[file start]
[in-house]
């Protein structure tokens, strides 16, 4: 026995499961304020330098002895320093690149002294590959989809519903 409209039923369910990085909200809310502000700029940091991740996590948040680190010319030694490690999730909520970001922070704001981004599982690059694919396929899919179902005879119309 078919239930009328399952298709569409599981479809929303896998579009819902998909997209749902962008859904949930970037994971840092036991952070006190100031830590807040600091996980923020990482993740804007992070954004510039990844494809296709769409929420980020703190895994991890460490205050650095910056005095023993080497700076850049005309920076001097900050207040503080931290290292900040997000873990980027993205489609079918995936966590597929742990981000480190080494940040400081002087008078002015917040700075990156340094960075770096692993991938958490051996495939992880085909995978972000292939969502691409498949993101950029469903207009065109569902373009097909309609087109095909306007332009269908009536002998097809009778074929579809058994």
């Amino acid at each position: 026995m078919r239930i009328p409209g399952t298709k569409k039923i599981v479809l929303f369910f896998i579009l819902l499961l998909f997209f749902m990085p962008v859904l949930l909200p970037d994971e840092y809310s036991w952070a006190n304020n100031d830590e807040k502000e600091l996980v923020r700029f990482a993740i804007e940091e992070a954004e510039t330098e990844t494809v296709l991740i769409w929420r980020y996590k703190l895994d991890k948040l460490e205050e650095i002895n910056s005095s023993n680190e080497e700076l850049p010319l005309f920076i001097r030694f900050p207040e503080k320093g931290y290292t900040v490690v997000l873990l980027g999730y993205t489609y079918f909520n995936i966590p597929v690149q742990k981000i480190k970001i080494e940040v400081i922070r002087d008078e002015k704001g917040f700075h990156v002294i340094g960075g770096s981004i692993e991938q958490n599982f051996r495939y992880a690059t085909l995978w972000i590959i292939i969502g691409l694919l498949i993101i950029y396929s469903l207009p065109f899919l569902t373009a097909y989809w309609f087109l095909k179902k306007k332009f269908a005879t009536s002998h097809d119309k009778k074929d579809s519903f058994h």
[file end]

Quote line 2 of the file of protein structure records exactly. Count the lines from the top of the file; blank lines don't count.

């Protein structure tokens, strides 16, 4: 026995499961304020330098002895320093690149002294590959989809519903 409209039923369910990085909200809310502000700029940091991740996590948040680190010319030694490690999730909520970001922070704001981004599982690059694919396929899919179902005879119309 078919239930009328399952298709569409599981479809929303896998579009819902998909997209749902962008859904949930970037994971840092036991952070006190100031830590807040600091996980923020990482993740804007992070954004510039990844494809296709769409929420980020703190895994991890460490205050650095910056005095023993080497700076850049005309920076001097900050207040503080931290290292900040997000873990980027993205489609079918995936966590597929742990981000480190080494940040400081002087008078002015917040700075990156340094960075770096692993991938958490051996495939992880085909995978972000292939969502691409498949993101950029469903207009065109569902373009097909309609087109095909306007332009269908009536002998097809009778074929579809058994």